Visual information gleaned by observing grasping movement in allocentric and egocentric perspectives,Proc Biol Sci, 1715 (278), 2142-2149.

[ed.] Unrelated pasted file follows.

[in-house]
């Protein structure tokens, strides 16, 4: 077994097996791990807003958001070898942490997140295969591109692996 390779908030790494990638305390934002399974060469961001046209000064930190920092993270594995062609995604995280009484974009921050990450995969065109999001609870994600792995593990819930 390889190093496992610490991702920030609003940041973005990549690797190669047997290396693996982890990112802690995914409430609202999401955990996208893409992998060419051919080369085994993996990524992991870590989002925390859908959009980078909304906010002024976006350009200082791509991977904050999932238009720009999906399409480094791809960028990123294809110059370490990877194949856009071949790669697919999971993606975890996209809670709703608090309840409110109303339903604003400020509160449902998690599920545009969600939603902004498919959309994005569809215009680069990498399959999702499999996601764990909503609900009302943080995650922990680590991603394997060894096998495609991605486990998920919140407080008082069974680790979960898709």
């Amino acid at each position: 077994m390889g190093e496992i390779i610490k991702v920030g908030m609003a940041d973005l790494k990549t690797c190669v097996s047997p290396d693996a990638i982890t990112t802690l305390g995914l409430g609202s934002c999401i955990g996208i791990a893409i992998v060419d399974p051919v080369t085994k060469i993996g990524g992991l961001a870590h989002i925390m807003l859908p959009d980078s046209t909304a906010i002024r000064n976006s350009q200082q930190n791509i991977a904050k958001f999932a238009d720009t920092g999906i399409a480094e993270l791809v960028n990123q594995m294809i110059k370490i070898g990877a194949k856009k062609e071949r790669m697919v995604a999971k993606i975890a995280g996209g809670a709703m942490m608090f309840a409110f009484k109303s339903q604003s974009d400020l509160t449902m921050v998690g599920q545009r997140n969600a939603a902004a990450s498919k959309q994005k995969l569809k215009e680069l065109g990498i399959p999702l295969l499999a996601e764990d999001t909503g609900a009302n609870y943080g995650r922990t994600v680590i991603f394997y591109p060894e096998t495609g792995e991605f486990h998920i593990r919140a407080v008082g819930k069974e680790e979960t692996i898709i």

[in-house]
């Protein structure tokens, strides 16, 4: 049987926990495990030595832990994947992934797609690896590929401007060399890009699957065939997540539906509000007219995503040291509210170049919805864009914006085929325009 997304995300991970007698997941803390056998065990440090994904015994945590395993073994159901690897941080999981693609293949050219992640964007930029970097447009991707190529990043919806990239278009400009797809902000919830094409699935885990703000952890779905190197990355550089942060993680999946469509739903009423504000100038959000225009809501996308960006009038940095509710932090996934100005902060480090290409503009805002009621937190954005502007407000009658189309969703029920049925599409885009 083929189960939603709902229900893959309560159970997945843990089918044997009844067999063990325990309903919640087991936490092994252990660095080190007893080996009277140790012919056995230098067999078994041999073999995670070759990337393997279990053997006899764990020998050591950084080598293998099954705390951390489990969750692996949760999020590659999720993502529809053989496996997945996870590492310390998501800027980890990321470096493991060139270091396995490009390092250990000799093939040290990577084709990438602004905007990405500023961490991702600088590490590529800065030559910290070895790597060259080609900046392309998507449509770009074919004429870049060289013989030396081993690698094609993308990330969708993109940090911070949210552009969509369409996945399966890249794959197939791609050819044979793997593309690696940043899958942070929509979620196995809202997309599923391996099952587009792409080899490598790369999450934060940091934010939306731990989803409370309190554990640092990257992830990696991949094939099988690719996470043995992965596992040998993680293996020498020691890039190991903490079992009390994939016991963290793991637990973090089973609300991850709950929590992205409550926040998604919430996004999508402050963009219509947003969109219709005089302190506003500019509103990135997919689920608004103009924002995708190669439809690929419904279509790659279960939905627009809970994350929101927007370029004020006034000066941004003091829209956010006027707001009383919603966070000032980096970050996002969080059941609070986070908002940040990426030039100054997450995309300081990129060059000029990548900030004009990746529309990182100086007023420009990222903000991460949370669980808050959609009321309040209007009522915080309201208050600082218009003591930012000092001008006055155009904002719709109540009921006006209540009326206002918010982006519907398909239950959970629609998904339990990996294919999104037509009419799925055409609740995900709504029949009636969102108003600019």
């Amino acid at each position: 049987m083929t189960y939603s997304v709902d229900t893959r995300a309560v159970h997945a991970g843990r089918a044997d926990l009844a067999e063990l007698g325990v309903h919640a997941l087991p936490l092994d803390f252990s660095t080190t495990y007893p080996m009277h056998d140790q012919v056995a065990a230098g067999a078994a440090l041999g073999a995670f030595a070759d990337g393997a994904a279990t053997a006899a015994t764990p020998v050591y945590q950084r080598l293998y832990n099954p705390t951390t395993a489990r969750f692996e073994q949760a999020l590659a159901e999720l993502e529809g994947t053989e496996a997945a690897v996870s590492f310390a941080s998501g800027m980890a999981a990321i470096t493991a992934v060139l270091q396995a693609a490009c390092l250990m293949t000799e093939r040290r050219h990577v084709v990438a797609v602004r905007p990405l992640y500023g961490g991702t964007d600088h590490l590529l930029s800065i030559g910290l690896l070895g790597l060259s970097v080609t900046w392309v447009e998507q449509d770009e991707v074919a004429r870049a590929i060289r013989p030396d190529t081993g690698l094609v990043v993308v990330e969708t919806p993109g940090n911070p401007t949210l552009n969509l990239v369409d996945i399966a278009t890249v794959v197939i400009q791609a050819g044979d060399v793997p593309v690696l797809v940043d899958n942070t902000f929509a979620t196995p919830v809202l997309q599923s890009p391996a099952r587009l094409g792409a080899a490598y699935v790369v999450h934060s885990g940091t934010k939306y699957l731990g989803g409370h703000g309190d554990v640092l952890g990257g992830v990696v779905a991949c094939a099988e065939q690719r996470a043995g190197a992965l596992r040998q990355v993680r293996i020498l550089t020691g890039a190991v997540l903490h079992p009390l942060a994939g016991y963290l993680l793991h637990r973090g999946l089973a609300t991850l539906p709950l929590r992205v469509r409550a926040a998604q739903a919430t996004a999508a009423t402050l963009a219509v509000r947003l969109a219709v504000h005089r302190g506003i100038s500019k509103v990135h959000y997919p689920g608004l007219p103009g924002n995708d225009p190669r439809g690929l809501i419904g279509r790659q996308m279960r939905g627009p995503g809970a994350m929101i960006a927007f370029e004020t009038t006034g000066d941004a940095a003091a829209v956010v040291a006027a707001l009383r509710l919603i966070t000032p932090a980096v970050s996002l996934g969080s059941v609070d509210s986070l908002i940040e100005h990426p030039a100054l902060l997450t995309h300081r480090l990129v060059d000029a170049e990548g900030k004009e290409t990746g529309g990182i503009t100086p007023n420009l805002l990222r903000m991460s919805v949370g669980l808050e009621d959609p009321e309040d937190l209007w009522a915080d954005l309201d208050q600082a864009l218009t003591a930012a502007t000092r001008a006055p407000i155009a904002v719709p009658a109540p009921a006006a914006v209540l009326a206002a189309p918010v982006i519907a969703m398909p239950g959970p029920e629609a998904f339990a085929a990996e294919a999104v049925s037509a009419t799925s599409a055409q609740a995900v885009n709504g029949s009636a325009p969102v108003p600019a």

One of the major functions of vision is to allow for an efficient and active interaction with the environment. In this study, we investigate the capacity of human observers to extract visual information from observation of their own actions, and those of others, from different viewpoints. Subjects discriminated the size of objects by observing a point-light movie of a hand reaching for an invisible object. We recorded real reach-and-grasp actions in three-dimensional space towards objects of different shape and size, to produce two-dimensional ‘point-light display’ movies, which were used to measure size discrimination for reach-and-grasp motion sequences, release-and-withdraw sequences and still frames, all in egocentric and allocentric perspectives. Visual size discrimination from action was significantly better in egocentric than in allocentric view, but only for reach-and-grasp motion sequences: release-and-withdraw sequences or still frames derived no advantage from egocentric viewing. The results suggest that the system may have access to an internal model of action that contributes to calibrate visual sense of size for an accurate grasp.